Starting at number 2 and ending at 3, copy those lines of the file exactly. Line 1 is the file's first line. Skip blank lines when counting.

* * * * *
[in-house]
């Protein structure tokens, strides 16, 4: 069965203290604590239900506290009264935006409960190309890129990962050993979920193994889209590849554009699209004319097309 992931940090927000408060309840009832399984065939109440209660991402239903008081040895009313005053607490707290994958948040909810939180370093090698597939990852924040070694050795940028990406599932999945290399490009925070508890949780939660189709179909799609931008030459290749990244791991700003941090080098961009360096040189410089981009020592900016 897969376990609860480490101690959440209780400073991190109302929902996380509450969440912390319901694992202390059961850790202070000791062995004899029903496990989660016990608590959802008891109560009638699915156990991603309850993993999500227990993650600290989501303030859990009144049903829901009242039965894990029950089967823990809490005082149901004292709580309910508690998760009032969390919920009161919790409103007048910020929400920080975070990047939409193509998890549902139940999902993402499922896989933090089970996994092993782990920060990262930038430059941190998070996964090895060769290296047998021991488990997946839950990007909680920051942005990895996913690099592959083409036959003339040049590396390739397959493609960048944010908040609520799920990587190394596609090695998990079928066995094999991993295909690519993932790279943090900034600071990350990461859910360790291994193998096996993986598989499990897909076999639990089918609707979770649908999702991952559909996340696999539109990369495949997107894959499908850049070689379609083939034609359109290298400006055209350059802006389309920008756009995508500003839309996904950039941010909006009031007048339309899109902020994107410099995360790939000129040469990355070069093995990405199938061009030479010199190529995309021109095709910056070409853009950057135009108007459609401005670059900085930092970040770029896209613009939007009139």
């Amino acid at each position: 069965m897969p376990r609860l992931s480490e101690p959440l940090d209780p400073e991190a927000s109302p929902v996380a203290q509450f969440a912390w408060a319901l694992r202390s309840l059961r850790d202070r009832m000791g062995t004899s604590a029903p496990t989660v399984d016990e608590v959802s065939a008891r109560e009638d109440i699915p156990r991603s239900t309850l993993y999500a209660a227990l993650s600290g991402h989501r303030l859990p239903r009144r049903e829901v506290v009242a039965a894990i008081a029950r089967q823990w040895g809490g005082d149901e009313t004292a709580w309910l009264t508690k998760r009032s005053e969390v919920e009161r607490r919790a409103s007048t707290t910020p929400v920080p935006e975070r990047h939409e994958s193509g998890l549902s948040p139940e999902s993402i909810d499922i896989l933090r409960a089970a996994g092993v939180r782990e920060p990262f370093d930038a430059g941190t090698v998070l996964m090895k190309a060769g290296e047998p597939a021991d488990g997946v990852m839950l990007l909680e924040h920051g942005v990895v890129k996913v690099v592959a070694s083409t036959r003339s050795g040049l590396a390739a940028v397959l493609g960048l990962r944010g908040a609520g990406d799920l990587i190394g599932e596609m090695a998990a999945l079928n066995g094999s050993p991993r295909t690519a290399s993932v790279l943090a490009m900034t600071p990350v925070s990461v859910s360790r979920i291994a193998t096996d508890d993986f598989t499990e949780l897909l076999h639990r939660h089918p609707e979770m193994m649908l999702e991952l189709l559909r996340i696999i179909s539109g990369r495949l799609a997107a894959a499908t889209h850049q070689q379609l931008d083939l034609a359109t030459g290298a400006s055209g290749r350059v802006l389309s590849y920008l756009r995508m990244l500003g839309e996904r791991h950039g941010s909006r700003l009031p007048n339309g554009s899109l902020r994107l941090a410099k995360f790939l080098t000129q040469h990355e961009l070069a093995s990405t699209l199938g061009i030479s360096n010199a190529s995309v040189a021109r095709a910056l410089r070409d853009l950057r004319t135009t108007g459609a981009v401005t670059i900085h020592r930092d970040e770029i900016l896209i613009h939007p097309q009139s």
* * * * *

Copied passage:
């Protein structure tokens, strides 16, 4: 069965203290604590239900506290009264935006409960190309890129990962050993979920193994889209590849554009699209004319097309 992931940090927000408060309840009832399984065939109440209660991402239903008081040895009313005053607490707290994958948040909810939180370093090698597939990852924040070694050795940028990406599932999945290399490009925070508890949780939660189709179909799609931008030459290749990244791991700003941090080098961009360096040189410089981009020592900016 897969376990609860480490101690959440209780400073991190109302929902996380509450969440912390319901694992202390059961850790202070000791062995004899029903496990989660016990608590959802008891109560009638699915156990991603309850993993999500227990993650600290989501303030859990009144049903829901009242039965894990029950089967823990809490005082149901004292709580309910508690998760009032969390919920009161919790409103007048910020929400920080975070990047939409193509998890549902139940999902993402499922896989933090089970996994092993782990920060990262930038430059941190998070996964090895060769290296047998021991488990997946839950990007909680920051942005990895996913690099592959083409036959003339040049590396390739397959493609960048944010908040609520799920990587190394596609090695998990079928066995094999991993295909690519993932790279943090900034600071990350990461859910360790291994193998096996993986598989499990897909076999639990089918609707979770649908999702991952559909996340696999539109990369495949997107894959499908850049070689379609083939034609359109290298400006055209350059802006389309920008756009995508500003839309996904950039941010909006009031007048339309899109902020994107410099995360790939000129040469990355070069093995990405199938061009030479010199190529995309021109095709910056070409853009950057135009108007459609401005670059900085930092970040770029896209613009939007009139």
């Amino acid at each position: 069965m897969p376990r609860l992931s480490e101690p959440l940090d209780p400073e991190a927000s109302p929902v996380a203290q509450f969440a912390w408060a319901l694992r202390s309840l059961r850790d202070r009832m000791g062995t004899s604590a029903p496990t989660v399984d016990e608590v959802s065939a008891r109560e009638d109440i699915p156990r991603s239900t309850l993993y999500a209660a227990l993650s600290g991402h989501r303030l859990p239903r009144r049903e829901v506290v009242a039965a894990i008081a029950r089967q823990w040895g809490g005082d149901e009313t004292a709580w309910l009264t508690k998760r009032s005053e969390v919920e009161r607490r919790a409103s007048t707290t910020p929400v920080p935006e975070r990047h939409e994958s193509g998890l549902s948040p139940e999902s993402i909810d499922i896989l933090r409960a089970a996994g092993v939180r782990e920060p990262f370093d930038a430059g941190t090698v998070l996964m090895k190309a060769g290296e047998p597939a021991d488990g997946v990852m839950l990007l909680e924040h920051g942005v990895v890129k996913v690099v592959a070694s083409t036959r003339s050795g040049l590396a390739a940028v397959l493609g960048l990962r944010g908040a609520g990406d799920l990587i190394g599932e596609m090695a998990a999945l079928n066995g094999s050993p991993r295909t690519a290399s993932v790279l943090a490009m900034t600071p990350v925070s990461v859910s360790r979920i291994a193998t096996d508890d993986f598989t499990e949780l897909l076999h639990r939660h089918p609707e979770m193994m649908l999702e991952l189709l559909r996340i696999i179909s539109g990369r495949l799609a997107a894959a499908t889209h850049q070689q379609l931008d083939l034609a359109t030459g290298a400006s055209g290749r350059v802006l389309s590849y920008l756009r995508m990244l500003g839309e996904r791991h950039g941010s909006r700003l009031p007048n339309g554009s899109l902020r994107l941090a410099k995360f790939l080098t000129q040469h990355e961009l070069a093995s990405t699209l199938g061009i030479s360096n010199a190529s995309v040189a021109r095709a910056l410089r070409d853009l950057r004319t135009t108007g459609a981009v401005t670059i900085h020592r930092d970040e770029i900016l896209i613009h939007p097309q009139s």